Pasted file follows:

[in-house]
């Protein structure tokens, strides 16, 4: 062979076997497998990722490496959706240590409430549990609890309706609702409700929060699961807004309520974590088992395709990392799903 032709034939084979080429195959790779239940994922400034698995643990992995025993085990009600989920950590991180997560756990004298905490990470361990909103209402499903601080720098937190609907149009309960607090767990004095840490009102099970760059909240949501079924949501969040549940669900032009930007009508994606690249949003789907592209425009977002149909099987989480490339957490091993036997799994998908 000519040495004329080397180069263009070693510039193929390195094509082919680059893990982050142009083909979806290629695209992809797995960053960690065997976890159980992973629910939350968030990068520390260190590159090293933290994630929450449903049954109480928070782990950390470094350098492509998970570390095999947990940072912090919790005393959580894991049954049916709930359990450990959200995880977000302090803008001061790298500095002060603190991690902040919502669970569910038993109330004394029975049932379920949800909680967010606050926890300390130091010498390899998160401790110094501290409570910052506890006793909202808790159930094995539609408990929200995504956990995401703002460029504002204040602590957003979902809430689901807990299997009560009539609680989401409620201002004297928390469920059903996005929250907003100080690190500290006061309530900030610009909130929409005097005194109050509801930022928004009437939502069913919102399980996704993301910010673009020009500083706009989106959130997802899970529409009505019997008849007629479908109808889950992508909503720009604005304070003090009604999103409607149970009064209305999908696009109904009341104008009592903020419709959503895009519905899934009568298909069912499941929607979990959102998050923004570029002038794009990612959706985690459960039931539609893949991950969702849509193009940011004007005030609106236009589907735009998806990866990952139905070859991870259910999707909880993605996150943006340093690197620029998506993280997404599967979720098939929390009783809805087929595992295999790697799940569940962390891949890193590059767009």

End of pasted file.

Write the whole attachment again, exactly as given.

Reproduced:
[in-house]
């Protein structure tokens, strides 16, 4: 062979076997497998990722490496959706240590409430549990609890309706609702409700929060699961807004309520974590088992395709990392799903 032709034939084979080429195959790779239940994922400034698995643990992995025993085990009600989920950590991180997560756990004298905490990470361990909103209402499903601080720098937190609907149009309960607090767990004095840490009102099970760059909240949501079924949501969040549940669900032009930007009508994606690249949003789907592209425009977002149909099987989480490339957490091993036997799994998908 000519040495004329080397180069263009070693510039193929390195094509082919680059893990982050142009083909979806290629695209992809797995960053960690065997976890159980992973629910939350968030990068520390260190590159090293933290994630929450449903049954109480928070782990950390470094350098492509998970570390095999947990940072912090919790005393959580894991049954049916709930359990450990959200995880977000302090803008001061790298500095002060603190991690902040919502669970569910038993109330004394029975049932379920949800909680967010606050926890300390130091010498390899998160401790110094501290409570910052506890006793909202808790159930094995539609408990929200995504956990995401703002460029504002204040602590957003979902809430689901807990299997009560009539609680989401409620201002004297928390469920059903996005929250907003100080690190500290006061309530900030610009909130929409005097005194109050509801930022928004009437939502069913919102399980996704993301910010673009020009500083706009989106959130997802899970529409009505019997008849007629479908109808889950992508909503720009604005304070003090009604999103409607149970009064209305999908696009109904009341104008009592903020419709959503895009519905899934009568298909069912499941929607979990959102998050923004570029002038794009990612959706985690459960039931539609893949991950969702849509193009940011004007005030609106236009589907735009998806990866990952139905070859991870259910999707909880993605996150943006340093690197620029998506993280997404599967979720098939929390009783809805087929595992295999790697799940569940962390891949890193590059767009």